PID controller to maintain temp, need guidance choosing components

Hi, I’m going to implement a PID controller to control the temperature of the air inside a box/electronic enclosure or anything else that I decide to use, I’m going to use and control a heating element and a fan to keep the temp inside the box at 50c or close to it. Now below are the components I am planning to order, if you do have any suggestions, that would be appreciated. Please note there is no other restrictions on the type of components, power consumed or anything else.

Box: The dimensions I’m looking for is more or less Length: 200mm, Width: 150mm, Height: 150mm. Now I’m planning to buy a simple electronic metal enclosure that allows some air in, then I will need to cut the top of it to install a fan and some other holes to allow in the heating element, is there a better option than electronic metal enclosures?

MOSFET: Will be used as switch to turn on/off power supply to heating element and fan.

Heating Element & Fan: I am lost at choosing a heating element, I’d rather use 12V DC that doesn’t draw too much power, almost all options out there are 220V AC(UK) and there is a lot of them, I really don’t know what to choose. I haven’t looked at the fans yet but that’s probably going to be a 12V DC fan that I can change its speed.

Temp sensor: At the moment my choice is LM35 because I have one, other options are thermocouple or thermistor.

And of course some other basic stuff like resistors, diodes, capacitors and etc. Am I missing something ? anything needed for safety measurements ?

What is Your really needed temperature intervall, the accuracy for 50 degrees? Asking for not needed precision only cost money and efforts.

What power would the heater need to provide? Drop the demand for 12 volt and look at the power needed. How fast does the temperature need to reach the target? How accurate does the the temperature level really need to be?

For the heating element, it is safer to stay with [u]low voltage, high current[/u] heating configuration than [u]high voltage, low current[/u] since high voltage is more than likely to kill you if you made a mistake.

Railroader: What is Your really needed temperature intervall, the accuracy for 50 degrees? Asking for not needed precision only cost money and efforts.

What power would the heater need to provide? Drop the demand for 12 volt and look at the power needed. How fast does the temperature need to reach the target? How accurate does the the temperature level really need to be?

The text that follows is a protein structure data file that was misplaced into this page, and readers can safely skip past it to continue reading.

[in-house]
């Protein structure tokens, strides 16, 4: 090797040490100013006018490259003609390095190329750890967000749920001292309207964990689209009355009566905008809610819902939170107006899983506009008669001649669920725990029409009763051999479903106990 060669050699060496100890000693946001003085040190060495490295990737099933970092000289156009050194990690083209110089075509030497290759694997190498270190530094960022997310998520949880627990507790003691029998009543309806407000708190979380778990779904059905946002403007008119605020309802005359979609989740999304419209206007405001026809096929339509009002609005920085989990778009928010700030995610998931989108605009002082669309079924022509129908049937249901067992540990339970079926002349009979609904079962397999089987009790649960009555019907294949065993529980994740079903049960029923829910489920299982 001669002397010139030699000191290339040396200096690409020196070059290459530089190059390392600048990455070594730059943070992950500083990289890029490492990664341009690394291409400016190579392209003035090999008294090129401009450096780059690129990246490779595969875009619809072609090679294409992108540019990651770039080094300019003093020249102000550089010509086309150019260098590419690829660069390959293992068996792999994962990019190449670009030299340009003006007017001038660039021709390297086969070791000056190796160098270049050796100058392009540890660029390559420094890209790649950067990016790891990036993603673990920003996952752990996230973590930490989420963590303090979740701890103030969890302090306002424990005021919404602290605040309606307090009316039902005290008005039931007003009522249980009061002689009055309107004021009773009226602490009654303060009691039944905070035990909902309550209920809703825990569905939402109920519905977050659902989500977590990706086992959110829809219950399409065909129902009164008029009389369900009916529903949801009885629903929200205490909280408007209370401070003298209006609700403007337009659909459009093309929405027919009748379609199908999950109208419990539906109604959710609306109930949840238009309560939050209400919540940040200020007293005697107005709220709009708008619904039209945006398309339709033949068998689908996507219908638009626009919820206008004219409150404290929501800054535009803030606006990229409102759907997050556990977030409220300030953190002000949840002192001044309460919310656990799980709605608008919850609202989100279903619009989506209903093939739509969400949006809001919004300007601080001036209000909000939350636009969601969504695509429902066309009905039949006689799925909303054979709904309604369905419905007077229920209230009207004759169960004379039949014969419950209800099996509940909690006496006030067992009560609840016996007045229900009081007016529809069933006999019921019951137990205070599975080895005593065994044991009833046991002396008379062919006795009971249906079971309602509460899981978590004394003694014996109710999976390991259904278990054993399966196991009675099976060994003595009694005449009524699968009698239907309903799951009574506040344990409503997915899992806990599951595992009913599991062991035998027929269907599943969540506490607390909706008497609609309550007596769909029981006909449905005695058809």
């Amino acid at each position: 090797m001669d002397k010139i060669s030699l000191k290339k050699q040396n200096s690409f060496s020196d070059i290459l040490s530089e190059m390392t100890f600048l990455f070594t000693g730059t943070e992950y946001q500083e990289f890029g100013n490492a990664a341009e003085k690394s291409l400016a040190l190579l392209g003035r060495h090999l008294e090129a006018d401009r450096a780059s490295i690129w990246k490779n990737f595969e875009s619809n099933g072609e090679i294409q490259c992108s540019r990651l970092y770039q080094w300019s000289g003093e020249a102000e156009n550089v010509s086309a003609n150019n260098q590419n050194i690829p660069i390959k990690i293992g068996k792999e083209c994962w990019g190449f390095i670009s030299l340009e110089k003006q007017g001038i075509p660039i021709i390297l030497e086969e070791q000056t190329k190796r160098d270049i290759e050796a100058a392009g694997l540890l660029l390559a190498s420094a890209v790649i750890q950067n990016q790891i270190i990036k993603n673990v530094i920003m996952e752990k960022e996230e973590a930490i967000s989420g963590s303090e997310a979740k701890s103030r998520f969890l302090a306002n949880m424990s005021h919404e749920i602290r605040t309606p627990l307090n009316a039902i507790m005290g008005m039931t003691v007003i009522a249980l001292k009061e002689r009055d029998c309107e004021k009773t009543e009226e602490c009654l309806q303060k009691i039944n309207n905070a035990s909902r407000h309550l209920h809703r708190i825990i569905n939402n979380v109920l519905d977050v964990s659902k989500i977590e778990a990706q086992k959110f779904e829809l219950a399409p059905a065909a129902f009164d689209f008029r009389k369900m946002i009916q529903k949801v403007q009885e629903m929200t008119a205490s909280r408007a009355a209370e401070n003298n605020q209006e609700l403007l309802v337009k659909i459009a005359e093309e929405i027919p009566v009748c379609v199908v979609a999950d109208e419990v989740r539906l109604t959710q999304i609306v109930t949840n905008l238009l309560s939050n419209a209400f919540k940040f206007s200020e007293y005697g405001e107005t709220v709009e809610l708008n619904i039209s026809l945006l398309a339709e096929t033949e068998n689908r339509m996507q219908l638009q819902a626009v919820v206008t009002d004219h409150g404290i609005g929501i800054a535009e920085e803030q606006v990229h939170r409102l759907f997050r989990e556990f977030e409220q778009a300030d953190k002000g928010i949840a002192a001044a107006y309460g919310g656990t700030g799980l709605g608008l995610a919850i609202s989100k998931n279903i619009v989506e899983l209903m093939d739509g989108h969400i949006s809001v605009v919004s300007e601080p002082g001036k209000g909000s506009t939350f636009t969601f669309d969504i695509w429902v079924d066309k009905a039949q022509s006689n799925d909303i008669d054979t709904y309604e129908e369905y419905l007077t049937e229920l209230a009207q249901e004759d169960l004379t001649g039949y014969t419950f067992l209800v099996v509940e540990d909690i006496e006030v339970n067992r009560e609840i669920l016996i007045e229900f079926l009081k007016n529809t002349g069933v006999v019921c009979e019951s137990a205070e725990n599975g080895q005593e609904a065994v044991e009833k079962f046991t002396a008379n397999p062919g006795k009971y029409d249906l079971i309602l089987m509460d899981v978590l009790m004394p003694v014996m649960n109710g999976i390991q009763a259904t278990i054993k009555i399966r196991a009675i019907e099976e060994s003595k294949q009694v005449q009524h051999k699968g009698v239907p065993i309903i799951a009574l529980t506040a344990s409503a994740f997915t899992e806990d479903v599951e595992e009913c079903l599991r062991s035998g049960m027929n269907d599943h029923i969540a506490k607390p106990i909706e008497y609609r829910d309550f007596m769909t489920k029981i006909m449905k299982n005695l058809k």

It's more like an experiment to see what accuracy I can achieve using a PID controller, so I literally have not been given any sort of restrictions or requirements about this project, even the 50c is my choice. I might have had an easier time choosing components if there were requirements, how long would you expect a decent but not expensive 12V heating element to heat up the air inside the box(dimensions in the original post) to 50 degrees ? Like I said it's less about the accuracy and more about exploring PID controllers and what it can achieve.

is there a better option than electronic metal enclosures

An INSULATED enclosure.

It will be faster to heat, easier to control and require less energy to maintain temp.

hzrnbgy: For the heating element, it is safer to stay with [u]low voltage, high current[/u] heating configuration than [u]high voltage, low current[/u] since high voltage is more than likely to kill you if you made a mistake.

Thank you, what current range would you suggest me to look at considering I do not have to worry about any project requirements, ideally I would like it to heat up the air inside the box(Length: 200mm, Width: 150mm, Height: 150mm) to 50c in less than a minute but safety is the priority. I don't think I will be able to find any heating element requiring less than 12V, I haven't found a single one.

Nichrome wire can be used to make heaters that work with any desired voltage.

High wattage power resistors and incandescent light bulbs make fine heaters, and are available in a very wide range of resistance values (voltage for bulbs) and power dissipation.

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Figure out the power required to heat the enclosure before you do anything else.

jremington: An INSULATED enclosure.

It will be faster to heat, easier to control and require less energy to maintain temp. Nichrome wire can be used to make heaters that work with any desired voltage. Figure out the power required to heat the enclosure before you do anything else.

Thanks a lot, I will look for the insulated ones, great advice. I have come across Nichrome wires, might be my best option considering the box is not large so I think it could do a good job heating the air inside.

Right, I will try to find out what power would be needed for the enclosure with the dimensions I mentioned above.